O Pioneers!
by Willa Cather (1913)
The Library of America (1987; included in Cather: Early Novels and Stories)

I first read O Pioneers! in the fall of 2000. That was the first time I’d read anything by Willa Cather, and it was also, to my memory, the first time I really enjoyed a book without knowing what I was meant to think about it. Its plot surprised me, and the way the characters responded to various events surprised me. I was somewhat used to knowing what an author meant me to take away, but this book left me somewhat mystified. I was also surprised that that was not a barrier to my admiration for the book but, perhaps, something in the book’s favor.

I just reread the book, and I liked it even more this time around. I still don’t entirely know what to think! 

The book starts in 1883, and quickly zooms in on the Bergson family in the fictional Hanover, Nebraska. The eldest child is Alexandra. Industrious and ambitious, after her father dies she manages to use their meager assets to become a successful landowner at around the turn of the century. She is well respected, seeming as much as constant in the community as the land she helped cultivate.

Most of this happens in the first few chapters, so this is a book about the aftermath of these years of toil and prosperity. Alexandra has worked hard to ensure she and her younger brothers succeed, and yet of course that doesn’t inoculate her against loneliness and tragedy.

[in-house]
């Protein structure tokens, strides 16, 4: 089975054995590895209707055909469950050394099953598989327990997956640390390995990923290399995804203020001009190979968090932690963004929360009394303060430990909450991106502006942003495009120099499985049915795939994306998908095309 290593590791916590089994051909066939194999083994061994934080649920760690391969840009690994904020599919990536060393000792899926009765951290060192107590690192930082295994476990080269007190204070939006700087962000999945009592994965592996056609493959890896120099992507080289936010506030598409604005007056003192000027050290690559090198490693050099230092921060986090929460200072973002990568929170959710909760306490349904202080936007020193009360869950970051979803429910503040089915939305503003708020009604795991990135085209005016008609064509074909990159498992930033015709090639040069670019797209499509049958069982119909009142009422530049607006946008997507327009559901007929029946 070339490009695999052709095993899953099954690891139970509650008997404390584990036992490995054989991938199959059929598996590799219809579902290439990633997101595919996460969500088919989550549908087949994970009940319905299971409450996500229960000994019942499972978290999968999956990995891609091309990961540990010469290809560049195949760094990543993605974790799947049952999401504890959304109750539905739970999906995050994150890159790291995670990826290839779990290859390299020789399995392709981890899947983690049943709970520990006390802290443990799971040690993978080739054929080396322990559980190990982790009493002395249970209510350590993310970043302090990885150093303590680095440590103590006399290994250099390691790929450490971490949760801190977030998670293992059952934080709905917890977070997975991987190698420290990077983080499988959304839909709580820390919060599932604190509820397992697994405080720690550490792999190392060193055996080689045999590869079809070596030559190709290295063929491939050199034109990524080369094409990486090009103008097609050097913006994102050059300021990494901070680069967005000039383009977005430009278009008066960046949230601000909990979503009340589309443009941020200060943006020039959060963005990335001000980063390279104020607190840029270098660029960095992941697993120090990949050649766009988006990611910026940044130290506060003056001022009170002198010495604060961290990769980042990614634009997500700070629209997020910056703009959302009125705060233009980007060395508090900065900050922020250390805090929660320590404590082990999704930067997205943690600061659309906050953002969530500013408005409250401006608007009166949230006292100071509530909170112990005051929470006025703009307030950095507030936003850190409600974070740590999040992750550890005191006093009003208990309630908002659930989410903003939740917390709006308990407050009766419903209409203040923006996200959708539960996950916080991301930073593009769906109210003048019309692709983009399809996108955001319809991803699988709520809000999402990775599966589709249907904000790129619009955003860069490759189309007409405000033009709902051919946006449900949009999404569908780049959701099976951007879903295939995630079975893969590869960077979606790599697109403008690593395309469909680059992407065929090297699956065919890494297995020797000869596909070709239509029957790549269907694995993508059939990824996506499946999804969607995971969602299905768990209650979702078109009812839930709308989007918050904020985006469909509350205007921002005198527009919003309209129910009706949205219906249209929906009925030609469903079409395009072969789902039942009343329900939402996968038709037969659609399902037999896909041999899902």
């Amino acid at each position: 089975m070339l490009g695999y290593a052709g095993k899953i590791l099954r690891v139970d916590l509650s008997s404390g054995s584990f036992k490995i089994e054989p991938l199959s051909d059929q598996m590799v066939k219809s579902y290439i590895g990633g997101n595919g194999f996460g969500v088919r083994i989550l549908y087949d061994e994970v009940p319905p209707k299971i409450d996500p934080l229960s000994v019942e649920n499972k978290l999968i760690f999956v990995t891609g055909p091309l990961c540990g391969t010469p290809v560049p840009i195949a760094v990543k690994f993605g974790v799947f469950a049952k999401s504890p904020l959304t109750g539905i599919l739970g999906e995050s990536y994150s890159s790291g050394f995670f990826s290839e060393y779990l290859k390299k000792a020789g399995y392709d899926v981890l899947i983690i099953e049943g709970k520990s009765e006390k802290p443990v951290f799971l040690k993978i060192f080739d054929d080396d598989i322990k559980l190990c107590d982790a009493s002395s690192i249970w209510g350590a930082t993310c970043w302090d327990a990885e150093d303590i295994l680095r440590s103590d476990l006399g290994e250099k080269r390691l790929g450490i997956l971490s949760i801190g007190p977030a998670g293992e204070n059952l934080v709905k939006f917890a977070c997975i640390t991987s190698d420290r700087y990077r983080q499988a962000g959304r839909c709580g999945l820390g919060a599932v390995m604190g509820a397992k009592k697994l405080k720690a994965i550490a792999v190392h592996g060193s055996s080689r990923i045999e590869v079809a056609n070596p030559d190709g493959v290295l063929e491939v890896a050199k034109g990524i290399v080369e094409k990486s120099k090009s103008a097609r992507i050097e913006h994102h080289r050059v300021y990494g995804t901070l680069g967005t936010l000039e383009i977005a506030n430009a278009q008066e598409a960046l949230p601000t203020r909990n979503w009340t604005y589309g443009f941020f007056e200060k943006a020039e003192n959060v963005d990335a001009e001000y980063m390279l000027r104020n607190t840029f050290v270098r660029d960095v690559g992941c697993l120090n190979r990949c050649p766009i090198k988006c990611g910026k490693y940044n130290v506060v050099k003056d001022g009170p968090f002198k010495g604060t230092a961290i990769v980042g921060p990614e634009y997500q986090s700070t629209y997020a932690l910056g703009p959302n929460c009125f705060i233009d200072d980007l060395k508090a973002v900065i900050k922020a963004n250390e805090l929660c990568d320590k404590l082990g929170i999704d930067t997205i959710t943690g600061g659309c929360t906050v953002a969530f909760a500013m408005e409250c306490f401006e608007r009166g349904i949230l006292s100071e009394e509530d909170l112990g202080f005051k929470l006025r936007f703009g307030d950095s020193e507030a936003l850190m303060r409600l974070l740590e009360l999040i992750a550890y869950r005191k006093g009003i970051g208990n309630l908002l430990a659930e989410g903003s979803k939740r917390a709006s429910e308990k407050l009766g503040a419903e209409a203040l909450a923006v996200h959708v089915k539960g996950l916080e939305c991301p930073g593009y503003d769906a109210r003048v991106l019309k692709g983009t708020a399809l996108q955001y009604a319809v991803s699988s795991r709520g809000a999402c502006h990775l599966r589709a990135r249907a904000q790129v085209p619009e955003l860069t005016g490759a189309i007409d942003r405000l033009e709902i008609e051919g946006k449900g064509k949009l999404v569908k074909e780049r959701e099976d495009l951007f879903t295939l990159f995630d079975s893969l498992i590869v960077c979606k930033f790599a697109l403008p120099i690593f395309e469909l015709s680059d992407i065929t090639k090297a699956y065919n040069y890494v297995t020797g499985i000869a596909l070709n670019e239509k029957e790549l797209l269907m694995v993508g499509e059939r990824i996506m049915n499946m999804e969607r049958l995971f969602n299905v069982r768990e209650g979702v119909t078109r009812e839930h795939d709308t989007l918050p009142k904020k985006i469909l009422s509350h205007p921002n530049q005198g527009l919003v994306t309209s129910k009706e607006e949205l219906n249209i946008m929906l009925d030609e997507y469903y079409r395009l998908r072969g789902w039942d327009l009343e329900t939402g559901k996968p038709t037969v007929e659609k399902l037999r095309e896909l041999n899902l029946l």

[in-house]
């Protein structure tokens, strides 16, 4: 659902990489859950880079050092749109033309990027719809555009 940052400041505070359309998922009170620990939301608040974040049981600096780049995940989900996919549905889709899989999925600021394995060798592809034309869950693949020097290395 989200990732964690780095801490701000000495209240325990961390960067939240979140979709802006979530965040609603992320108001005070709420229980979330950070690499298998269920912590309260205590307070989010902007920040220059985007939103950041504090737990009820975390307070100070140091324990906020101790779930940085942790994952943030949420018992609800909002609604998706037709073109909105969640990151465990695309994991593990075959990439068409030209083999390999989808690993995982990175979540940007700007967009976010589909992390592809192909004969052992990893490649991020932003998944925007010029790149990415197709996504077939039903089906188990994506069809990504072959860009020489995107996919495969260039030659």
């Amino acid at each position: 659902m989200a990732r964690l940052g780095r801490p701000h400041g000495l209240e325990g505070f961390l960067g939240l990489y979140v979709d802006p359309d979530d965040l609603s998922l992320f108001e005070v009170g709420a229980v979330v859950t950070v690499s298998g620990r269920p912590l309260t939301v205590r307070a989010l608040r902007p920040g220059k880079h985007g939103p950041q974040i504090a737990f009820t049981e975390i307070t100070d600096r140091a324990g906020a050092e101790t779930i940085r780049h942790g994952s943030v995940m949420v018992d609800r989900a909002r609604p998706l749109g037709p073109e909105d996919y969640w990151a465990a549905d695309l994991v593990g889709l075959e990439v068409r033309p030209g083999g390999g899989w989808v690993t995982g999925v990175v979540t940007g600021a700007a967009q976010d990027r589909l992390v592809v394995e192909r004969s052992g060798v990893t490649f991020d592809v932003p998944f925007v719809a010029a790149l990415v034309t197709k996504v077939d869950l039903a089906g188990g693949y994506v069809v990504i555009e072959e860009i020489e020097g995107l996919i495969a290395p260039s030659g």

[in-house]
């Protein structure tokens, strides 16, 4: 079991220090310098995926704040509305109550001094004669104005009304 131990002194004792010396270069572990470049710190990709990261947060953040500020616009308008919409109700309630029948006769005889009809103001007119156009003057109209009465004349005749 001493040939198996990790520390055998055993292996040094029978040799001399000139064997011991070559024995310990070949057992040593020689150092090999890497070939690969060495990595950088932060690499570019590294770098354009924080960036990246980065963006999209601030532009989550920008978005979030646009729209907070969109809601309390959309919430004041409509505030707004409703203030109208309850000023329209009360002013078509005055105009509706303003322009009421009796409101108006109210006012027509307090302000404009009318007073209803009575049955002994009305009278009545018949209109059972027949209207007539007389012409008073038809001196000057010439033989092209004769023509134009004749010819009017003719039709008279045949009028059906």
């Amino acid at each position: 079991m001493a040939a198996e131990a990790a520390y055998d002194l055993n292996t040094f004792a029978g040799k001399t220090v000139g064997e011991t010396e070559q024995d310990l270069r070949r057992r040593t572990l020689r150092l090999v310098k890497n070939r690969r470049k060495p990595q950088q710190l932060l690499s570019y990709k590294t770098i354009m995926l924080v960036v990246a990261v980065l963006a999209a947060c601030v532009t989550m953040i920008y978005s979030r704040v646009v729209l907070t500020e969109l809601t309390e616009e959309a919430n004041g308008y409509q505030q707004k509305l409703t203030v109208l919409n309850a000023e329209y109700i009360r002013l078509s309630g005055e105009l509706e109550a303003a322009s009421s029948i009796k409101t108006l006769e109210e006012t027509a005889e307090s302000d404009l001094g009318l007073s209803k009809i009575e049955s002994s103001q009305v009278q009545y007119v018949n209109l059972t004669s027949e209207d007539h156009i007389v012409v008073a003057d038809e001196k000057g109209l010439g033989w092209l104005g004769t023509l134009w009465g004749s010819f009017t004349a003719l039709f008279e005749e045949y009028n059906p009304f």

Because I knew where things were going this time through (despite nearly a quarter century passing since I last read it) I was able to slow down and enjoy the beautiful writing, particularly about the landscape. The book begins with a passage I must have reread a dozen times before I proceeded to finally turn the page:

One January day, thirty years ago, the little town of Hanover, anchored on a windy Nebraska tableland, was trying not to be blown away. A mist of fine snowflakes was curling and eddying about the cluster of low drab buildings huddled on the gray prairie, under a gray sky. The dwelling-houses were set about haphazard on the tough prairie sod; some of them looked as if they had been moved in overnight, and others as if they were straying off by themselves, headed straight for the open plain. None of them had any appearance of permanence, and the howling wind blew under them as well as over them.

I just love how that passage sets up the tenuous human community from shortly after the Homestead Act encouraged folks to go west and find some land. The book proceeds through many seasons and several years, but it still always felt immediate and present. I never felt that I was reading a quick survey and romanticization of a time period. O Pioneers! is focused closely on its main characters. One of the reasons I love it so much is that they feel human, contradictory, familiar. I say little about any them because it’s better to get to know them and what happens to them yourself.

O Pioneers! is a rich book! I love Cather’s work so much, and I’m already looking forward to finally reading The Song of the Lark, published shortly after O Pioneers!

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